(no subject) - lissibith - Nov. 11th, 2012 02:25 pm (UTC) - Expand
Nov. 10th, 2012 02:55 am (UTC)
Well said, and a really encouraging thing to know that someone realizes.

Fandom is, as you said, inclusive of DIFFERENT people than the "mainstream world." But it isn't really inclusive of ALL people. I think there are strides being made in the right direction, with more cons holding to strict harassment policies, and such. But there's progress yet to be made.
Nov. 10th, 2012 03:13 am (UTC)
Agreed. I think it's important to acknowledge the progress, but equally or more important to recognize these are only first steps, and we've got a long way to go yet.
Nov. 10th, 2012 02:58 am (UTC)
It's sad that we have to keep saying this over and over, but I'm thankful that you keep doing it.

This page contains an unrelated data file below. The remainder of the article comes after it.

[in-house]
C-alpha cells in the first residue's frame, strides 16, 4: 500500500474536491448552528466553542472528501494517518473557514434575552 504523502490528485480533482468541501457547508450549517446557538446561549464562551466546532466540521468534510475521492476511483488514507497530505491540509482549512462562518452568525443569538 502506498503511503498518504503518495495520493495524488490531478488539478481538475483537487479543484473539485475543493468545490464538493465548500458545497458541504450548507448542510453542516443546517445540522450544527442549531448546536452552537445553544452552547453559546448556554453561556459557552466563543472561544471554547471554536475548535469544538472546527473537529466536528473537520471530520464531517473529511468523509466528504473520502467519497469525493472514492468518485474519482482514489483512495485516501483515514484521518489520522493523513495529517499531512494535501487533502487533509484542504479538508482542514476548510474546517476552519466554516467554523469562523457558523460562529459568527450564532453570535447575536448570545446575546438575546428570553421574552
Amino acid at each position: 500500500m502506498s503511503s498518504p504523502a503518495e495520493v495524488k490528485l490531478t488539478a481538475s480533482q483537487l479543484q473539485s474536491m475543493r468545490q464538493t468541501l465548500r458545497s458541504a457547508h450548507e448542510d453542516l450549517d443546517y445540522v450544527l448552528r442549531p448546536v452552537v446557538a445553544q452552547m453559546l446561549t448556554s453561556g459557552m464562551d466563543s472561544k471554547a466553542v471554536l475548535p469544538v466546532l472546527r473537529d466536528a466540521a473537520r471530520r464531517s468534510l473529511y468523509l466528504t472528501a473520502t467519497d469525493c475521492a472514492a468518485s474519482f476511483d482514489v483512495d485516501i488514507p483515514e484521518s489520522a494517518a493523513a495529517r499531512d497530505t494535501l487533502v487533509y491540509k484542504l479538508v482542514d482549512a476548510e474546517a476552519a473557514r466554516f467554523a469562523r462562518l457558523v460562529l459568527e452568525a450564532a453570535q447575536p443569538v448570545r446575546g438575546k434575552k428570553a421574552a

Nov. 10th, 2012 03:02 am (UTC)
We really need to get a harassment policy in place. But even when I explained to someone that they were being asked to leave for bad behavior, they didn't seem to get it. We do get all kinds of folks!
Nov. 11th, 2012 12:19 am (UTC)
What did they not get, if you don't mind me asking?
(no subject) - cascade_writers - Nov. 14th, 2012 06:59 pm (UTC) - Expand
(no subject) - jimhines - Nov. 15th, 2012 01:33 am (UTC) - Expand
(no subject) - lenora_rose - Nov. 18th, 2012 10:06 pm (UTC) - Expand
Nov. 10th, 2012 05:18 am (UTC)
I think part of the problem is that we as fans want to be- or at least see ourselves as- tolerant and accepting and open. That leads to people ignoring the difference between quirky and jerky, or, welcome to the Geek Social Fallacies.
Nov. 10th, 2012 05:20 am (UTC)
Yes but....

I work in academia. I'd say the same about my academic circle with all the same qualifications.

Then every so often I have to go do business outside the uni/fandom...

and remember that actually, fandom/academia is so far ahead that I end up suffering time shock as I find myself plummeted back to the 1970s.
Nov. 10th, 2012 06:04 pm (UTC)
Being somewhat better at something than other groups are doesn't actually make the somewhat-better group good at the thing.